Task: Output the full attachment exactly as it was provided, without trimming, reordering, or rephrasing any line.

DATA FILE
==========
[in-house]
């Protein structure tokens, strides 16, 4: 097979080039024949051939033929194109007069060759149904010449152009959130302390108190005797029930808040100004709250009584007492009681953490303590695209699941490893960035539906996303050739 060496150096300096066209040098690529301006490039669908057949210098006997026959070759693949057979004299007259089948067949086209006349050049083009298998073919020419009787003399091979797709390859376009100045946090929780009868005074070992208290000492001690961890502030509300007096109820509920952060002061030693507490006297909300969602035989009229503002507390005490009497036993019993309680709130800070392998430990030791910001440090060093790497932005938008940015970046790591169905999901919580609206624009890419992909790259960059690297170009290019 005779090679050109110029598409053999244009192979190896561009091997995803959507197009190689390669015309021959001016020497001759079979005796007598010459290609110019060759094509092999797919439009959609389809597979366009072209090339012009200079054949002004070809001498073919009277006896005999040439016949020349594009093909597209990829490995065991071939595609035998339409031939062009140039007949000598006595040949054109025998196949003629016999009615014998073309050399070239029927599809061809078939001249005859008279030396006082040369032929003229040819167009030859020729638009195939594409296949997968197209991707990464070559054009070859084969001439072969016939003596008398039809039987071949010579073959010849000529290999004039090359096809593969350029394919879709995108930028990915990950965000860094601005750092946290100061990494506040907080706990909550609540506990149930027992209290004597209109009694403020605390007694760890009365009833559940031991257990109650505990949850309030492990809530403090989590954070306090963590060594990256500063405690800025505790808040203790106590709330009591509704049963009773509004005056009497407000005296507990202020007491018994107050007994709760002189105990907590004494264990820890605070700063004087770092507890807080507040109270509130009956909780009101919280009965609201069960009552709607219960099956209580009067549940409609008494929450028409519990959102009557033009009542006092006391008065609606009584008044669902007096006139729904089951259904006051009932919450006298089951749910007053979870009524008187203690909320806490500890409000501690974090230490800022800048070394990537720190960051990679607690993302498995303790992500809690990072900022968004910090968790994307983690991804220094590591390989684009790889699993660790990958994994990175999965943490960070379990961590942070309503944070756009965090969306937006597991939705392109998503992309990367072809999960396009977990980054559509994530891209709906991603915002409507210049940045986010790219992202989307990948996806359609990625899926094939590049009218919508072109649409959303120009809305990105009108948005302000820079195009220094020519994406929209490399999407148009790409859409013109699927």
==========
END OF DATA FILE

[in-house]
């Protein structure tokens, strides 16, 4: 097979080039024949051939033929194109007069060759149904010449152009959130302390108190005797029930808040100004709250009584007492009681953490303590695209699941490893960035539906996303050739 060496150096300096066209040098690529301006490039669908057949210098006997026959070759693949057979004299007259089948067949086209006349050049083009298998073919020419009787003399091979797709390859376009100045946090929780009868005074070992208290000492001690961890502030509300007096109820509920952060002061030693507490006297909300969602035989009229503002507390005490009497036993019993309680709130800070392998430990030791910001440090060093790497932005938008940015970046790591169905999901919580609206624009890419992909790259960059690297170009290019 005779090679050109110029598409053999244009192979190896561009091997995803959507197009190689390669015309021959001016020497001759079979005796007598010459290609110019060759094509092999797919439009959609389809597979366009072209090339012009200079054949002004070809001498073919009277006896005999040439016949020349594009093909597209990829490995065991071939595609035998339409031939062009140039007949000598006595040949054109025998196949003629016999009615014998073309050399070239029927599809061809078939001249005859008279030396006082040369032929003229040819167009030859020729638009195939594409296949997968197209991707990464070559054009070859084969001439072969016939003596008398039809039987071949010579073959010849000529290999004039090359096809593969350029394919879709995108930028990915990950965000860094601005750092946290100061990494506040907080706990909550609540506990149930027992209290004597209109009694403020605390007694760890009365009833559940031991257990109650505990949850309030492990809530403090989590954070306090963590060594990256500063405690800025505790808040203790106590709330009591509704049963009773509004005056009497407000005296507990202020007491018994107050007994709760002189105990907590004494264990820890605070700063004087770092507890807080507040109270509130009956909780009101919280009965609201069960009552709607219960099956209580009067549940409609008494929450028409519990959102009557033009009542006092006391008065609606009584008044669902007096006139729904089951259904006051009932919450006298089951749910007053979870009524008187203690909320806490500890409000501690974090230490800022800048070394990537720190960051990679607690993302498995303790992500809690990072900022968004910090968790994307983690991804220094590591390989684009790889699993660790990958994994990175999965943490960070379990961590942070309503944070756009965090969306937006597991939705392109998503992309990367072809999960396009977990980054559509994530891209709906991603915002409507210049940045986010790219992202989307990948996806359609990625899926094939590049009218919508072109649409959303120009809305990105009108948005302000820079195009220094020519994406929209490399999407148009790409859409013109699927």